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Gates calls for quick end to Turkey's Iraq operation

NEW DELHI (Reuters) - Turkey must limit its military operations against Kurdish guerrillas in northern Iraq to days or a couple of weeks rather than months, Defense Secretary Robert Gates said on Wednesday.

Defense Secretary Robert Gates (L) and India's Defence Minister A. K. Antony attend a meeting in New Delhi February 27, 2008. Turkey must limit its military operations against Kurdish guerrillas in northern Iraq to days or a couple of weeks rather than months, Gates said on Wednesday. REUTERS/B Mathur

Gates, who is due to meet Turkish officials in Ankara on Thursday, said Turkey should not rely on military action alone in dealing with guerrillas in the Kurdistan Workers Party (PKK), but also find ways to improve economic and social conditions.

“It’s very important that the Turks make this operation as short as possible and then leave, and to be mindful of Iraqi sovereignty,” Gates told reporters in New Delhi on Wednesday before leaving for Ankara.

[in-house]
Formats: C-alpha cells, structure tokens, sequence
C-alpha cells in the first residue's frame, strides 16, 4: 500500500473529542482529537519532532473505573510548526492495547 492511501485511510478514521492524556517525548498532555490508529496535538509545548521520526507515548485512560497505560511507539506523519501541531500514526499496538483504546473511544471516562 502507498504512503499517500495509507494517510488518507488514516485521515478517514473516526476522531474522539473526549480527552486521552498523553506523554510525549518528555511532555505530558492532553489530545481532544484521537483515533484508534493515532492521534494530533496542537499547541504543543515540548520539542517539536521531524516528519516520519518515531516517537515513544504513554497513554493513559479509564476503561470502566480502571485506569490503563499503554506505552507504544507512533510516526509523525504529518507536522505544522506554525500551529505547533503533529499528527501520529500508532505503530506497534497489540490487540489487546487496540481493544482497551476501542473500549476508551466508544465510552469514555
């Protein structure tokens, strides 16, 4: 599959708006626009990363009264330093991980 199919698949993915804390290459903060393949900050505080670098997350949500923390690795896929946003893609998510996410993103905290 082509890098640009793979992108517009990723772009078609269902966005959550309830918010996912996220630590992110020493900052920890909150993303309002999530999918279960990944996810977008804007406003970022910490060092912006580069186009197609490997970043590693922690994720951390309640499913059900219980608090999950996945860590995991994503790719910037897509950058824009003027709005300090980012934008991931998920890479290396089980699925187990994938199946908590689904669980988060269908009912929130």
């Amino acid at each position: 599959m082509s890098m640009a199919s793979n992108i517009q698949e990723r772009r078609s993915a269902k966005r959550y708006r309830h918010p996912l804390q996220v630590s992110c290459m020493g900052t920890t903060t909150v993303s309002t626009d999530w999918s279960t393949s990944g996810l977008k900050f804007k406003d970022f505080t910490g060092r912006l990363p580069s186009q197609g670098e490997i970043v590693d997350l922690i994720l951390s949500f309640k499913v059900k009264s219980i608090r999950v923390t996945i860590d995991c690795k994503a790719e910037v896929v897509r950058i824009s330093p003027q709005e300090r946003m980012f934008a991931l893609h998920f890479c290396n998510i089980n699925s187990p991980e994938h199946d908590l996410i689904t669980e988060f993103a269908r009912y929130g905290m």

“I measure quick in terms of days, a week or two, something like that. Not months,” he said.

On Tuesday, Iraq condemned Turkey’s incursion into northern Iraq and demanded an immediate end to what it called a violation of its sovereignty.

Thousands of Turkish troops crossed the border on Thursday in a major offensive against PKK rebels, who have been fighting for decades to create a Kurdish homeland in southeast Turkey.

Ankara said it was forced to launch the attack after Iraqi and U.S. authorities failed to stop an estimated 3,000 PKK members from using northern Iraq as a base to stage deadly attacks against soldiers and civilians inside Turkey.

U.S. officials said Ankara had told Baghdad and Washington about the planned operation ahead of time. But since then, Gates has urged Turkey to improve its communication with Iraq and make it more consistent and continuous.

“Military activity alone will not solve this terrorist problem for Turkey,” Gates said.

“There certainly is a place for security operations but these also need to be accompanied by economic and political initiatives and to deal with some of the issues that provide a favourable local environment where the PKK can operate.

Editing by Elizabeth Piper

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